MONTREAL - If they needed a demonstration, the Rangers showed for stretches on Saturday that they are plenty capable of tilting the ice their way in an opponent's building. But the hole they dug for themselves in this one is never going to be a recipe for success.
Shea Weber scored his first two goals of the season - including a dagger of a goal in the dying embers of the first period - and Artturi Lehkonen also scored twice as the Rangers dropped a Saturday night match at the Bell Centre, 5-2 to the Montreal Canadiens.
The Rangers fell for the fourth straight time on the road, and return home to Madison Square Garden on Sunday night to face the Winnipeg Jets on Vic Hadfield Night.
Weber scored early and late in the first, and Lehkonen added goals 3:25 apart in the second - after which the Rangers settled themselves and climbed their way back into the game. But the deficit was too much.
"I definitely like the way that we fought back," said Kevin Shattenkirk. "But giving up that sort of lead on the road is really tough to come back from."
Jimmy Vesey and Ryan Strome scored the Rangers' goals, with Vesey adding an assist and Mika Zibanejad picking up a pair of helpers. Alexandar Georgiev made 36 saves on a night in which he put both his frustration and his tenacity on display. The rookie goaltender lost for only the second time in his last six starts.
Video: NYR@MTL: Smith, Vesey combine for tally
And the Rangers lost in regulation for just the fifth time over their last 16 games (10-5-1), but they left Canada emptyhanded after a two-game trip that began with a 3-0 defeat in Ottawa on Thursday. The Canadiens, meanwhile, snapped a five-game skid (0-3-2).
"It's hard because it's definitely better, we fixed some of the things against Ottawa," Chris Kreider said. "It's a patience thing. … You've got to learn from it and come back better tomorrow."
Even though the Rangers fell behind early for the second straight game, it was Weber's second goal that came against the run of play and struck the biggest blow.
Sparked by a dogged shift with about eight minutes to play in the first from their third line, centered by Brett Howden, the Rangers controlled play for the remainder of the frame, coming tantalizingly close to the equalizer when Howden found a puck below the right circle and dented the bottom of the crossbar behind Carey Price (20 saves).
But as the final seconds ticked away, with a delayed penalty coming to Brady Skjei for tripping Tomas Tatar, the Canadiens winger, from the seat of his pants, slid the puck into the middle for a Weber breakaway. He tucked one inside Georgiev's left post with 7.2 seconds on the clock.
"That was a crusher. I'm not going to lie to you, that was a crusher," David Quinn said. "We had a lot of good things going on that last eight or nine minutes of the first. We had a lot of almost, and (Price) made some big saves, and to give that goal up in the fashion that we did was really a tough pill to swallow and tough to overcome.
"To come in the second period down 2-0 playing the way we did the last seven or eight minutes, and to give up a goal in that fashion really set us back."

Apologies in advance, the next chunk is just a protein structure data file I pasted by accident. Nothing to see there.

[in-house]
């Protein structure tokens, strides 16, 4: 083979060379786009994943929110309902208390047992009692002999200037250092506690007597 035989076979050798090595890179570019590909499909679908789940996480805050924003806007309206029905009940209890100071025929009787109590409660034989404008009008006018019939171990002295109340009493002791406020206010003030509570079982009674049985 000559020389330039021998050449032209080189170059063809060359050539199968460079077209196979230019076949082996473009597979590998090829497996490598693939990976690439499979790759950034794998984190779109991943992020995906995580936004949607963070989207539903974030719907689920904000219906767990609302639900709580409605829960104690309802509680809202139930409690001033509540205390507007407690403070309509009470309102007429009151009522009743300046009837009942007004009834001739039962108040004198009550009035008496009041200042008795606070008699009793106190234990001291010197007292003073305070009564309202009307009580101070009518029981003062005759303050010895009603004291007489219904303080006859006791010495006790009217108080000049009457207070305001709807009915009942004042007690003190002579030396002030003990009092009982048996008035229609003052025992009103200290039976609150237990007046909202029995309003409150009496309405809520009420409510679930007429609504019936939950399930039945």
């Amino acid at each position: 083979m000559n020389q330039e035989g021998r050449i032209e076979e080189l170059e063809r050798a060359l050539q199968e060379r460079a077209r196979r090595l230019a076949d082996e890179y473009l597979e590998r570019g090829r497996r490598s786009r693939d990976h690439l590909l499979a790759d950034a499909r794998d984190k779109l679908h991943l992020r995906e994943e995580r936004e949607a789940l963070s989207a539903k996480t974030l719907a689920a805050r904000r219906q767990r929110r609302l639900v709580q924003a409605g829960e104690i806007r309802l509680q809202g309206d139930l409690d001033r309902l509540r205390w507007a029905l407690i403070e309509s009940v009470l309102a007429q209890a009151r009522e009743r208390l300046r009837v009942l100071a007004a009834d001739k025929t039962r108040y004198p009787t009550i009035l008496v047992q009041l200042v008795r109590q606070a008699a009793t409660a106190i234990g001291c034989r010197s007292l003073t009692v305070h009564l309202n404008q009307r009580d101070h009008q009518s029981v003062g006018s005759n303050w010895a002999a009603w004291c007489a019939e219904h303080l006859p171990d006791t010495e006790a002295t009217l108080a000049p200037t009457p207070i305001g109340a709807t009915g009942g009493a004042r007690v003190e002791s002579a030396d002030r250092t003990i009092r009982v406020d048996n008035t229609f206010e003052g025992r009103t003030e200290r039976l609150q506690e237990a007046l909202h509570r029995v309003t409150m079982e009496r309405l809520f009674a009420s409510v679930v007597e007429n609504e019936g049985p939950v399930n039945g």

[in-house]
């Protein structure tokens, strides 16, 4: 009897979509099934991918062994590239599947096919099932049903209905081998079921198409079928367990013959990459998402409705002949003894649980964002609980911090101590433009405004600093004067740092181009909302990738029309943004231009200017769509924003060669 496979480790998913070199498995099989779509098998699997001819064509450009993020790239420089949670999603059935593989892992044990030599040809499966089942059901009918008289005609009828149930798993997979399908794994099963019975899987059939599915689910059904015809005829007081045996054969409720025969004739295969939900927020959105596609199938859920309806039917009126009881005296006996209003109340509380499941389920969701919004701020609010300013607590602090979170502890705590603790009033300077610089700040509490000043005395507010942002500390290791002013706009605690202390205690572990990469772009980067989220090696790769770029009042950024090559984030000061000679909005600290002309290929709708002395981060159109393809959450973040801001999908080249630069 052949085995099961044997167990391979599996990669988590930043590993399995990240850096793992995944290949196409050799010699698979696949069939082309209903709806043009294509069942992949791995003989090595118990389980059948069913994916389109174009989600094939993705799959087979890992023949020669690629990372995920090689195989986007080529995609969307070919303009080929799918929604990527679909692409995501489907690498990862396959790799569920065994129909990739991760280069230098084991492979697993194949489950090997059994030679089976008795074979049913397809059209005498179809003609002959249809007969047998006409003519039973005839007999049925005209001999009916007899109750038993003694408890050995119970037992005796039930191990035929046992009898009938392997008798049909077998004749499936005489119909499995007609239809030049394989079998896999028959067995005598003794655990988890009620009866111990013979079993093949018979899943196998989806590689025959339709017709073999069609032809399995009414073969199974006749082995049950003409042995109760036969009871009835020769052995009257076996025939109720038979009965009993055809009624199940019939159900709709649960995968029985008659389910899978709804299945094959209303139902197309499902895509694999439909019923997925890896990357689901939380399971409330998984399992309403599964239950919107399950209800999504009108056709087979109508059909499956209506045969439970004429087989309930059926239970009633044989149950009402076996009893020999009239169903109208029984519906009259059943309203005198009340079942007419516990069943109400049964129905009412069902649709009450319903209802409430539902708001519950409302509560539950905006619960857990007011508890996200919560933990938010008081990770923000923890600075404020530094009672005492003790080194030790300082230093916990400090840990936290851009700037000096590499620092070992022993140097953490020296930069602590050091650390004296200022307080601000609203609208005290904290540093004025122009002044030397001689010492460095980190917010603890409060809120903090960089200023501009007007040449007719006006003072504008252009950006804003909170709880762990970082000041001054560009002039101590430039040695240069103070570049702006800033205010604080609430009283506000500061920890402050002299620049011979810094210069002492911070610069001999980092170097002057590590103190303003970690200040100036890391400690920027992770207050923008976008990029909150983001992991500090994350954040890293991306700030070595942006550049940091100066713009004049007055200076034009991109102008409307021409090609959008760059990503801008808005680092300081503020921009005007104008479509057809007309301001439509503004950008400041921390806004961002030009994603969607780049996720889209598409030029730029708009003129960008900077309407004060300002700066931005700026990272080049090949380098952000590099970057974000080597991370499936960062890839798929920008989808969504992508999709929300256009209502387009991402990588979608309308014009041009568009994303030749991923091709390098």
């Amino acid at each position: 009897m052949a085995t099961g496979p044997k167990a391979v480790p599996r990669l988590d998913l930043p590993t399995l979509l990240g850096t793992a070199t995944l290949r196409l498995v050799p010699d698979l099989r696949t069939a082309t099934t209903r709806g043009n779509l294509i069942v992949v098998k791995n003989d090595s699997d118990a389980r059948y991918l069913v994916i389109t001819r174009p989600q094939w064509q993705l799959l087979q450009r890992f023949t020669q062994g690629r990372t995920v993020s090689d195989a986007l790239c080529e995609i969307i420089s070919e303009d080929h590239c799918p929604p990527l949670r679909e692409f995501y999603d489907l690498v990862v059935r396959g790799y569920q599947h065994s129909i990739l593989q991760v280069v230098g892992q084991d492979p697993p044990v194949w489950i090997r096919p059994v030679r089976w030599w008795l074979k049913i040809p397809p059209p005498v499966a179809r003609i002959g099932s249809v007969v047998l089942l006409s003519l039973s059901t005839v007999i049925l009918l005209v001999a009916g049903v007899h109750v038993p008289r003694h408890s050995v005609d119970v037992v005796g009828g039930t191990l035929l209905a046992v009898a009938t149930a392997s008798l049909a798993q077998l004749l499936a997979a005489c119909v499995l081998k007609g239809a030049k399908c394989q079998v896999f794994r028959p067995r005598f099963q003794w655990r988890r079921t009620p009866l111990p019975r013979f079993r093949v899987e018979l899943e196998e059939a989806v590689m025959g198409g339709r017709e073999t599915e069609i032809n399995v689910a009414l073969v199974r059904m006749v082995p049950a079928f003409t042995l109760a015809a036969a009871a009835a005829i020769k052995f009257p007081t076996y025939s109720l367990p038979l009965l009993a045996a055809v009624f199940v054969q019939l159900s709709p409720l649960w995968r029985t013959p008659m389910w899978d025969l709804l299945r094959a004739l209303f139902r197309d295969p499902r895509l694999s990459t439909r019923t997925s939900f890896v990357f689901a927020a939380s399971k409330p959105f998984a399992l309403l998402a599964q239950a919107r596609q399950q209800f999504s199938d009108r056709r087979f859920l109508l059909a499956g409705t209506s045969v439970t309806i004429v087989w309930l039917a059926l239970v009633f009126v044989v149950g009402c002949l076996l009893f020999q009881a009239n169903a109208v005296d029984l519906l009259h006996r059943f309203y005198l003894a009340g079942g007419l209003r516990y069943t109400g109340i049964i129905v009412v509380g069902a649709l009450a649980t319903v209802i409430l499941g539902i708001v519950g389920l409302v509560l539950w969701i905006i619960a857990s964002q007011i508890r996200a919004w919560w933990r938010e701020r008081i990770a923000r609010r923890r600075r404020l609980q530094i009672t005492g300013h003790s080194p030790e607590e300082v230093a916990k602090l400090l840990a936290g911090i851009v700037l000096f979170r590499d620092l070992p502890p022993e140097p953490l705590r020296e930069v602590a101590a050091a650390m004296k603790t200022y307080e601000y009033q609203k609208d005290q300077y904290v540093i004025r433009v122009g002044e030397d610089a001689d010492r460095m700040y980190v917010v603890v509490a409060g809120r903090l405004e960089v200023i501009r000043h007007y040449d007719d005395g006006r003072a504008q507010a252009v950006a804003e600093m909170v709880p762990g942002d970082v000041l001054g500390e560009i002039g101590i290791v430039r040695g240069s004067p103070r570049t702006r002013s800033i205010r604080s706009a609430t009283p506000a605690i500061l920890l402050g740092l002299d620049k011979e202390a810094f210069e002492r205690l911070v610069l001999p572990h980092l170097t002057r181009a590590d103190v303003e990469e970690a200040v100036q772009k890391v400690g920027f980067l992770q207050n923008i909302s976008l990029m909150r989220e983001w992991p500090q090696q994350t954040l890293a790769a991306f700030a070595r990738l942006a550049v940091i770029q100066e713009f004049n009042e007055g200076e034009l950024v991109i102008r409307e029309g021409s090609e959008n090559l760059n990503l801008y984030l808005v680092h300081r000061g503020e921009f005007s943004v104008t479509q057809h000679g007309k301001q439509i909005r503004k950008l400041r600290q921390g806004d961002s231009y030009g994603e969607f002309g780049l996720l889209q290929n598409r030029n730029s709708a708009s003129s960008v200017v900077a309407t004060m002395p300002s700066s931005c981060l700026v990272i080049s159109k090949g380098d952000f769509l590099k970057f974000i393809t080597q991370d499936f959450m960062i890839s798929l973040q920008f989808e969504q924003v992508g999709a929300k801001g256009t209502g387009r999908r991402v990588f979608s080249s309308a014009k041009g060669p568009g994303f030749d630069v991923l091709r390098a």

"We played a pretty good first 20 minutes," Kreider said, "but that's hockey sometimes, right?"
Whether or not the taste of it lingered once the puck dropped in the second, the game began to snowball on the Rangers. Lehkonen scored his first of the night at 2:04, off a 2-on-1 with four Rangers trapped up-ice. Lehkonen's second came at 5:29, when he cut off Neal Pionk's pass and quickly turned and fired.
That's when Quinn used his timeout to settle his team, and settle them it did.
"We've just got to recollect ourselves - there's plenty of time in the game, not feel sorry for ourselves, and just keep playing the right way," Quinn said. "It was getting away from us a little bit, and you could see guys hanging their heads and trying to start to do things, and pressing, and trying to get four goals in one shift. We just had to chip away at it, we needed to stick together and not play the score and just have your next best shift, and give ourselves a chance. And we did that."
Vesey got the Rangers on the board at 8:10, working a nifty play with Brendan Smith after Mika Zibanejad had stolen a puck at the right-wing wall. And after Smith was hooked to give the Rangers their second power play, Strome cashed it in from the side of the net after Vesey tapped along Zibanejad's centering pass, making it a 4-2 game.
"For the way that everything kind of snowballed in the wrong direction, we were getting some chances and doing some things right," Shattenkirk said. "That was the message, to trust it."
The 4-2 score held into third period thanks in large part to Georgiev, who made 15 saves in the second, including a beauty with his left pad to deny Lehkonen a hat trick.
"It's a big thing for us that we can keep playing after 4-0," said Georgiev, who faced 31 shots over the first 40 minutes. "It's a really good thing that nobody gives up."
Asked if he liked Georgiev's show of emotion following Montreal's third goal, Quinn said, "I do, because I thought he played well after that. He made some big saves to keep it 4-2, and then we had an unbelievable chance to make it 4-3, Strome had the wide-open net and we weren't able to capitalize.
"It's a whole different game 4-3 going into the third. But it didn't happen."
Instead, with Skjei off for delay of game, Tatar stretched it to 5-2 with a power-play put-back of Kenny Agostino's shot from the left.
So the Rangers now return to a building where they have won eight of their last nine games in front of their home fans - and on a night when they will raise Hadfield's No. 11 to the rafters. The Garden will open its doors at 3:30 p.m. on Sunday; the banner-raising ceremony kicks off at 4:30.
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